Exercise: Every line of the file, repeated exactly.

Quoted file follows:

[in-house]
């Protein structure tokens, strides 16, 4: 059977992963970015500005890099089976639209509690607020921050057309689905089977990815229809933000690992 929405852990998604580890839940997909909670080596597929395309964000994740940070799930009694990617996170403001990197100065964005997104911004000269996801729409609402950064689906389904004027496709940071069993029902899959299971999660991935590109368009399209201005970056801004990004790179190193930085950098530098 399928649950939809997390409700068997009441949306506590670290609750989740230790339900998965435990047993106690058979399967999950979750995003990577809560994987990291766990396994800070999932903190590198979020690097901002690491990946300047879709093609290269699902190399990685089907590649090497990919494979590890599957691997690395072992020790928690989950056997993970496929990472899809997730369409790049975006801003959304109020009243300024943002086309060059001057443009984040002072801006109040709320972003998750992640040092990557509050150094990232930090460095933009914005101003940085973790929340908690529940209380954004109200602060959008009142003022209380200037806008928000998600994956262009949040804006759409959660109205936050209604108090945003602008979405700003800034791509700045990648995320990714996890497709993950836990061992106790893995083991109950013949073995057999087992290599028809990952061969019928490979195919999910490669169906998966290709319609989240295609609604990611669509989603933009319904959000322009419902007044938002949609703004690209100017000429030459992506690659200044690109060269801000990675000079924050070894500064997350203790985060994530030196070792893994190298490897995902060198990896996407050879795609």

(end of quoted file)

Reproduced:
[in-house]
């Protein structure tokens, strides 16, 4: 059977992963970015500005890099089976639209509690607020921050057309689905089977990815229809933000690992 929405852990998604580890839940997909909670080596597929395309964000994740940070799930009694990617996170403001990197100065964005997104911004000269996801729409609402950064689906389904004027496709940071069993029902899959299971999660991935590109368009399209201005970056801004990004790179190193930085950098530098 399928649950939809997390409700068997009441949306506590670290609750989740230790339900998965435990047993106690058979399967999950979750995003990577809560994987990291766990396994800070999932903190590198979020690097901002690491990946300047879709093609290269699902190399990685089907590649090497990919494979590890599957691997690395072992020790928690989950056997993970496929990472899809997730369409790049975006801003959304109020009243300024943002086309060059001057443009984040002072801006109040709320972003998750992640040092990557509050150094990232930090460095933009914005101003940085973790929340908690529940209380954004109200602060959008009142003022209380200037806008928000998600994956262009949040804006759409959660109205936050209604108090945003602008979405700003800034791509700045990648995320990714996890497709993950836990061992106790893995083991109950013949073995057999087992290599028809990952061969019928490979195919999910490669169906998966290709319609989240295609609604990611669509989603933009319904959000322009419902007044938002949609703004690209100017000429030459992506690659200044690109060269801000990675000079924050070894500064997350203790985060994530030196070792893994190298490897995902060198990896996407050879795609």